NBA 2K21 Fouls Out with New Unskippable In-Game Ads Header Image

NBA 2K21 Fouls Out with New Unskippable In-Game Ads

Written by on | OpenCritic

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NBA 2K21 doesn't have a sterling reputation among its players partly due to the way the series implements microtransactions that have long seemed to cross a line. But now the team behind the popular series has found a new line to cross in including unskippable advertisements during loading screens.

First reported by Stevivor following a news tip from a reader, it's now been confirmed that NBA 2K21 is host to an ongoing ad campaign for the Oculus Quest 2, the new VR headset from Facebook. Ads for the device appear during some loading screens in the game across all platforms. 

The ads run during a loading screen which takes longer to complete than the ads do to play out, so it would seem 2K felt this would be the best place to insert ads, in a portion of the game that players would be stuck staring at a blank screen anyway, with no wait to skip it with or without ads. However, people aren't happy about the move regardless of where the ads have been inserted, and it does bring up an important question for next-gen versions of the game; what happens when loading times are so much faster?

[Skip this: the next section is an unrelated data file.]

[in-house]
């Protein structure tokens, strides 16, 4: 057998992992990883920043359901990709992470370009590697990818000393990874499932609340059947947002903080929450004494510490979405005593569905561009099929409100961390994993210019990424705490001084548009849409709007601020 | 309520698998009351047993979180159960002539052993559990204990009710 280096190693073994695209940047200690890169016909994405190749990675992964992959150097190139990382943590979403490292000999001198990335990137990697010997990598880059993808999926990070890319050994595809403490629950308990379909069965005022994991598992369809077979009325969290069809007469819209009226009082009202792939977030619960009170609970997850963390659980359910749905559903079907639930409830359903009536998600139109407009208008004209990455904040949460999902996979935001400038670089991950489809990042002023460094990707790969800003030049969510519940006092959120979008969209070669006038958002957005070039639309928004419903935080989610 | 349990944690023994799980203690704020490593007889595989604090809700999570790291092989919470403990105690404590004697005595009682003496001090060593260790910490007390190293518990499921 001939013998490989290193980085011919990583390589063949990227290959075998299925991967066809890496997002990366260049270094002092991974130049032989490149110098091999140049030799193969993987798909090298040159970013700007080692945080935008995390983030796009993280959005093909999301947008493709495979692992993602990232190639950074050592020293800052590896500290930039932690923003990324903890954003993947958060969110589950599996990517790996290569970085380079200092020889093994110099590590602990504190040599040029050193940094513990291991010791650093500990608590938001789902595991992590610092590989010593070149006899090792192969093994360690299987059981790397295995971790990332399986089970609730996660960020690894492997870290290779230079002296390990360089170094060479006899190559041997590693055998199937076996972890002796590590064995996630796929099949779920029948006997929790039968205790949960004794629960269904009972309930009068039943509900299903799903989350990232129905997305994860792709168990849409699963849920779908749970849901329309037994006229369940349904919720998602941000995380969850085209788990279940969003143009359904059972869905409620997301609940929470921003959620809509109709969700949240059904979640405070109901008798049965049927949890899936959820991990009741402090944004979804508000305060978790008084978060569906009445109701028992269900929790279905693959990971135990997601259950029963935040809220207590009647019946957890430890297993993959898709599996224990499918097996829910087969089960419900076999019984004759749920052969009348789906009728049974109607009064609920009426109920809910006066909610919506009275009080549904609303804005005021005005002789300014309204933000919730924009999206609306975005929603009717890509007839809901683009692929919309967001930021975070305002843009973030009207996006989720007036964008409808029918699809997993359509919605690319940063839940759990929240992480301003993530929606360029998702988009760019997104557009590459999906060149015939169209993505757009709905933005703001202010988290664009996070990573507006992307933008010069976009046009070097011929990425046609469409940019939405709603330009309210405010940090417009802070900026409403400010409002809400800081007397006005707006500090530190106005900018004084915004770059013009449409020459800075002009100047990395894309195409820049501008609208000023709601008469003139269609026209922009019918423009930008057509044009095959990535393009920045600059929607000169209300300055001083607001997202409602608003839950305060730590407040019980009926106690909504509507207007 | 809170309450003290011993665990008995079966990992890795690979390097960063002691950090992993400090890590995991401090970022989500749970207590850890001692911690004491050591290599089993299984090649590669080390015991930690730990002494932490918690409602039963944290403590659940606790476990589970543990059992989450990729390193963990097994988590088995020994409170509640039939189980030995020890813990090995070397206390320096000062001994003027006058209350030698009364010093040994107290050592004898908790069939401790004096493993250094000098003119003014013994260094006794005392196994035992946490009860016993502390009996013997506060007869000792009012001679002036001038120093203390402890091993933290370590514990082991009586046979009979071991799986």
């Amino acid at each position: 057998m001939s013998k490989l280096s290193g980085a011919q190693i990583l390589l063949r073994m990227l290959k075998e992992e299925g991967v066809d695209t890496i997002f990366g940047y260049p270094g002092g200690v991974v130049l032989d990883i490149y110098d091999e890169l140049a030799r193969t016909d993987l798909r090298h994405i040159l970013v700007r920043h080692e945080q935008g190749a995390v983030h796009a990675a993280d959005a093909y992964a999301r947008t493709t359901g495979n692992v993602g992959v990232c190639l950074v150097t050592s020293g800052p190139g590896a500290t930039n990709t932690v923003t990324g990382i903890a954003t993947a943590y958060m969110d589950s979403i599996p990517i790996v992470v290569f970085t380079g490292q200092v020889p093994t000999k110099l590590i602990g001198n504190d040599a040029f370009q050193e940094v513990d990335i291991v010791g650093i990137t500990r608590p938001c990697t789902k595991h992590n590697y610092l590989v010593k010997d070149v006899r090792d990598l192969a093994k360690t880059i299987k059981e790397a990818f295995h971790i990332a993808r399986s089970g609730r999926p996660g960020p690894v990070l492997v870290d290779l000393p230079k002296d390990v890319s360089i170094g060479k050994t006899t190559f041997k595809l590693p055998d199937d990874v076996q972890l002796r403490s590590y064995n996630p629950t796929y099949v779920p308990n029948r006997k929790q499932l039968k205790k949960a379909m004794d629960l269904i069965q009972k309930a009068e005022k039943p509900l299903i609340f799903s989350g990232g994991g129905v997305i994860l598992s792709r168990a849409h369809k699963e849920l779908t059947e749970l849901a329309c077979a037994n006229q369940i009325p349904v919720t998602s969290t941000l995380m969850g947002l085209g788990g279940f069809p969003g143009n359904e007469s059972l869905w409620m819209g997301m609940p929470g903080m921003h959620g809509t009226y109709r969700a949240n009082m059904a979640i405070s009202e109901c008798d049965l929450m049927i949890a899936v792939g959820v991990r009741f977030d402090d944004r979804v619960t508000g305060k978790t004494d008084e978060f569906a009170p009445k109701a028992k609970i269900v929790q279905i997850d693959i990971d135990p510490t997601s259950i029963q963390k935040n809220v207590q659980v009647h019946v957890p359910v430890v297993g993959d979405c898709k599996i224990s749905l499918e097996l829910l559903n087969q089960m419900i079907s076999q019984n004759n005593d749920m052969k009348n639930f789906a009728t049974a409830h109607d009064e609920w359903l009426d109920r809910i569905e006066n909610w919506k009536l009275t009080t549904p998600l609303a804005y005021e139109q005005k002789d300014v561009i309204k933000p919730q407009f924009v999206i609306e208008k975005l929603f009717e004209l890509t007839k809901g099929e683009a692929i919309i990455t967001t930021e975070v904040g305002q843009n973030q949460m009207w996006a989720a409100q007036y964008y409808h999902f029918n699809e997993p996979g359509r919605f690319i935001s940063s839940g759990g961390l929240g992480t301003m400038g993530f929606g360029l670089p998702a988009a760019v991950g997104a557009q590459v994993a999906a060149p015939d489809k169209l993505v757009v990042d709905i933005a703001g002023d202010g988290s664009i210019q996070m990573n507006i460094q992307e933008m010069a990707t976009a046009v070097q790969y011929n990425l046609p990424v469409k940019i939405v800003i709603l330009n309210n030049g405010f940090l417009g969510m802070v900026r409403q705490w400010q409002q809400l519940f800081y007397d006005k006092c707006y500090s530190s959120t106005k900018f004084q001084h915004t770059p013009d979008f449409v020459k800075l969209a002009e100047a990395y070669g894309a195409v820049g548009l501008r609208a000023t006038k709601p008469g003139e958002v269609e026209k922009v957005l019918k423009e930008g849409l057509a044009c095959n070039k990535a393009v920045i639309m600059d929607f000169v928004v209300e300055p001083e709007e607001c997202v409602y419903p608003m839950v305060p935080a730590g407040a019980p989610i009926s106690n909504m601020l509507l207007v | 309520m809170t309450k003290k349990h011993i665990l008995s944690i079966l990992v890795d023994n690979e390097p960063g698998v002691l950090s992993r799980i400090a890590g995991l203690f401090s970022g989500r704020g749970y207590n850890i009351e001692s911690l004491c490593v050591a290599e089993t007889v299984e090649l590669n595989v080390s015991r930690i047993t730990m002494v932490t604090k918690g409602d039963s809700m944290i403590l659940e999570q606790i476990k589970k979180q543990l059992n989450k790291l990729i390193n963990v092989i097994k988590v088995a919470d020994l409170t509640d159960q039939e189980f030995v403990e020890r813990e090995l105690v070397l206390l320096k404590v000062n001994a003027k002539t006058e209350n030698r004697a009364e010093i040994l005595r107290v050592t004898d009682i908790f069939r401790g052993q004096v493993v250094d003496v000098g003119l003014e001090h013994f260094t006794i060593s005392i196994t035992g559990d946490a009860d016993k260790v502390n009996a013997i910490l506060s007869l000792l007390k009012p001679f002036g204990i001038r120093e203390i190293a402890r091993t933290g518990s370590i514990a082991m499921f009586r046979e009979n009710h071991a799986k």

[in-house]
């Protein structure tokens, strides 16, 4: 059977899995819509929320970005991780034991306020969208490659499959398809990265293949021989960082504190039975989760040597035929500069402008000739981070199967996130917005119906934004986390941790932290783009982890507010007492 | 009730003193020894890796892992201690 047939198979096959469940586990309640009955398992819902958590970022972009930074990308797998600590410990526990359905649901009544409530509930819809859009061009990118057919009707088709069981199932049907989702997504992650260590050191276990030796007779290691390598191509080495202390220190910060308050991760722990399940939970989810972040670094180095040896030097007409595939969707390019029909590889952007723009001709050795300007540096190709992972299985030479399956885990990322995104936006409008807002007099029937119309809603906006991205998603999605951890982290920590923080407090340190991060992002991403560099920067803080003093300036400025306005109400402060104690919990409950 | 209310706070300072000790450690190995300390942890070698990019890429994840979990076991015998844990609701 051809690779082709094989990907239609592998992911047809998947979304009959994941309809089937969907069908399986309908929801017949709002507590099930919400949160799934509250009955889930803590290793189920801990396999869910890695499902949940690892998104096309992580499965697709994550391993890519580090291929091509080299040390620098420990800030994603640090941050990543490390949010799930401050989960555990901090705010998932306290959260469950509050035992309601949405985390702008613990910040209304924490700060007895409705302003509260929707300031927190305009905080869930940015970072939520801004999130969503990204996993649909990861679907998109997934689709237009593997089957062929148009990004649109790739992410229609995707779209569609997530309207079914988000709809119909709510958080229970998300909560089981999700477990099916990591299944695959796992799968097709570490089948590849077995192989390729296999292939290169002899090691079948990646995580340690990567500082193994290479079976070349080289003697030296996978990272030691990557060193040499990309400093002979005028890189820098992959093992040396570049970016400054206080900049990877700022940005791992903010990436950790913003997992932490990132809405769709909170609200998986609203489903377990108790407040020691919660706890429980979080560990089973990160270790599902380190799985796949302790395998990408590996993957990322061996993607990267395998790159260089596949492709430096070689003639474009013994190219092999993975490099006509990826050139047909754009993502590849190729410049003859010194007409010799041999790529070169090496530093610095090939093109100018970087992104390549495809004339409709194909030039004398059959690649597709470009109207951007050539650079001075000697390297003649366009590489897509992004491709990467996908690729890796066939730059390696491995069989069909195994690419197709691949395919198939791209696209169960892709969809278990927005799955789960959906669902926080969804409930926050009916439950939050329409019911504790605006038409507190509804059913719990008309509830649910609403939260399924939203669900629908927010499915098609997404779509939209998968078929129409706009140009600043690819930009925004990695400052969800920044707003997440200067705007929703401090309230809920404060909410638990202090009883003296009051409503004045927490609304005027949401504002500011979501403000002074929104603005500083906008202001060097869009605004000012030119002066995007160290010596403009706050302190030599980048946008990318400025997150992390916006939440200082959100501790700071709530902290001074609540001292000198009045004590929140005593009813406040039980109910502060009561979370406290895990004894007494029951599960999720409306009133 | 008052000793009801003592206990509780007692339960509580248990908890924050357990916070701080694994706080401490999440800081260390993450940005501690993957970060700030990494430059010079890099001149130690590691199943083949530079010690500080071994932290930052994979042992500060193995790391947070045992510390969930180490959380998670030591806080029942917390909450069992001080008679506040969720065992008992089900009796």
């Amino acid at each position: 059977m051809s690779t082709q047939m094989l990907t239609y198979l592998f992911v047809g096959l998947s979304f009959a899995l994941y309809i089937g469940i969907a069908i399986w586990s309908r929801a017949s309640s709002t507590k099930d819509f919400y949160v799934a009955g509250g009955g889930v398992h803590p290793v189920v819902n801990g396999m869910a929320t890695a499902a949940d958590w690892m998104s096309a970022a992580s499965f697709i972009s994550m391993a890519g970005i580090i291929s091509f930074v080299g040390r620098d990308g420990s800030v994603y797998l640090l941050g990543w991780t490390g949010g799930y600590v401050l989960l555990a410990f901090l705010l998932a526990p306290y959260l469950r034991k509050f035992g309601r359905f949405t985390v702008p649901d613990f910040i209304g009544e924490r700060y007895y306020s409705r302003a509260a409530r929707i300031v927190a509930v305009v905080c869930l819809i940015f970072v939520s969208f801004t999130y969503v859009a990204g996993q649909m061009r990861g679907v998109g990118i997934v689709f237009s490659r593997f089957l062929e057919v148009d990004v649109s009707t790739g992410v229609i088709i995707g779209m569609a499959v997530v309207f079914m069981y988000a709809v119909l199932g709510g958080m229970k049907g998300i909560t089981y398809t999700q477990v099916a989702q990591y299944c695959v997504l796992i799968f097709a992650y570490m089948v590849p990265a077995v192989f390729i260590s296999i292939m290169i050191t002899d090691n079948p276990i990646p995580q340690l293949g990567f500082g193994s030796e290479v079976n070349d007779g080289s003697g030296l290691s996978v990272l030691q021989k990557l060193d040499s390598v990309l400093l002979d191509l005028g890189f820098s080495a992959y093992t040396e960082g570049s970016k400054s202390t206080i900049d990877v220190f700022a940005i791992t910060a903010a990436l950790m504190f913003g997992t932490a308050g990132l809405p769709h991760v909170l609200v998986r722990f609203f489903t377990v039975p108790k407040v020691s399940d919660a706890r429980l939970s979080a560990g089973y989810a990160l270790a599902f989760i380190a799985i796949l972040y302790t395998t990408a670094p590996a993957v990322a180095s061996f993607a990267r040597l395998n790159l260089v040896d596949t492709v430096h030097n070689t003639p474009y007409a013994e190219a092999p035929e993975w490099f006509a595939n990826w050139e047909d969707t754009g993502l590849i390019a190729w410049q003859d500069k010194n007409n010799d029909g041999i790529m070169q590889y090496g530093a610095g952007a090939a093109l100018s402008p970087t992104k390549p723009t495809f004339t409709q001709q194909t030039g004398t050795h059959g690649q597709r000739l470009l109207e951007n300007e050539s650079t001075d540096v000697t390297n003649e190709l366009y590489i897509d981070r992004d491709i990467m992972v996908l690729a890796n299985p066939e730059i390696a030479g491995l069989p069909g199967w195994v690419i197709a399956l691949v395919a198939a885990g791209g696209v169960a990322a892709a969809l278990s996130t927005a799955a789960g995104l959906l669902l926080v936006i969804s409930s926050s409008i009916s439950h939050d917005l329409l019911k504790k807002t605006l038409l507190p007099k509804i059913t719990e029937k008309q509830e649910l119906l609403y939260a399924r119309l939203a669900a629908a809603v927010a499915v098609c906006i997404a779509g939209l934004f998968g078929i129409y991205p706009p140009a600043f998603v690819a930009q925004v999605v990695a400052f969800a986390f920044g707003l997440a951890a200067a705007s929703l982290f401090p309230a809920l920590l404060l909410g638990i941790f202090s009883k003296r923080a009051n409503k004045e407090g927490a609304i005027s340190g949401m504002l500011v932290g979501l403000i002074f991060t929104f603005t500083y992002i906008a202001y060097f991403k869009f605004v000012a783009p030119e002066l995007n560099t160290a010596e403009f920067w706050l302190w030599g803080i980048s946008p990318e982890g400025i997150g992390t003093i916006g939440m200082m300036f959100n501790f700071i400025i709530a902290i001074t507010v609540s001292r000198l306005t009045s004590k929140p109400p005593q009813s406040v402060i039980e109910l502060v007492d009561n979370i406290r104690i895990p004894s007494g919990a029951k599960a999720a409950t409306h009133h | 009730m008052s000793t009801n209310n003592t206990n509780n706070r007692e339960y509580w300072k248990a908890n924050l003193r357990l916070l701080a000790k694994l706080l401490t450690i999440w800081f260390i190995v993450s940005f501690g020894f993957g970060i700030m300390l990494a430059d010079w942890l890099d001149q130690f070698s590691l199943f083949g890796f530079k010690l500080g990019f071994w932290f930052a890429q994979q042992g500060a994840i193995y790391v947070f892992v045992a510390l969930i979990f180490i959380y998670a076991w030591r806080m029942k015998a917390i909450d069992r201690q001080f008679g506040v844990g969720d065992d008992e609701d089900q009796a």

The current Oculus Quest 2 ads are 15-second spots. If on the PS5 and Xbox Series X/S, NBA 2K21 loads faster than that, will players still have to watch these ads? It's a question worth asking but without an answer yet.

Perhaps 2K knew the campaign would receive blowback from the community. They only needed to look to EA for guidance on how it may go. EA previously tried inserting ads into UFC 4 earlier this year, but it drew such an outcry that they were swiftly removed. 

"It is abundantly clear from your feedback that integrating ads into the Replay and overlay experience is not welcome,” EA said in a September apology. “The advertisements have been disabled by the team and we apologize for any disruption to gameplay that players may have experienced."

Time will tell whether 2K makes the same moves to satisfy disgruntled fans, who rightfully don't understand the inclusion of ads in a game already fully-priced with abundant microtransactions.

About the Authors

Mark Delaney Avatar Image
Mark is a Boston transplant now biking around in Portland, Oregon. He likes most game genres, binge-watching HBO, and fighting for animal justice. He can be read on OpenCritic, GamesRadar, and over a dozen other outlets to date. He especially enjoys covering battle royale, horror, and sports games.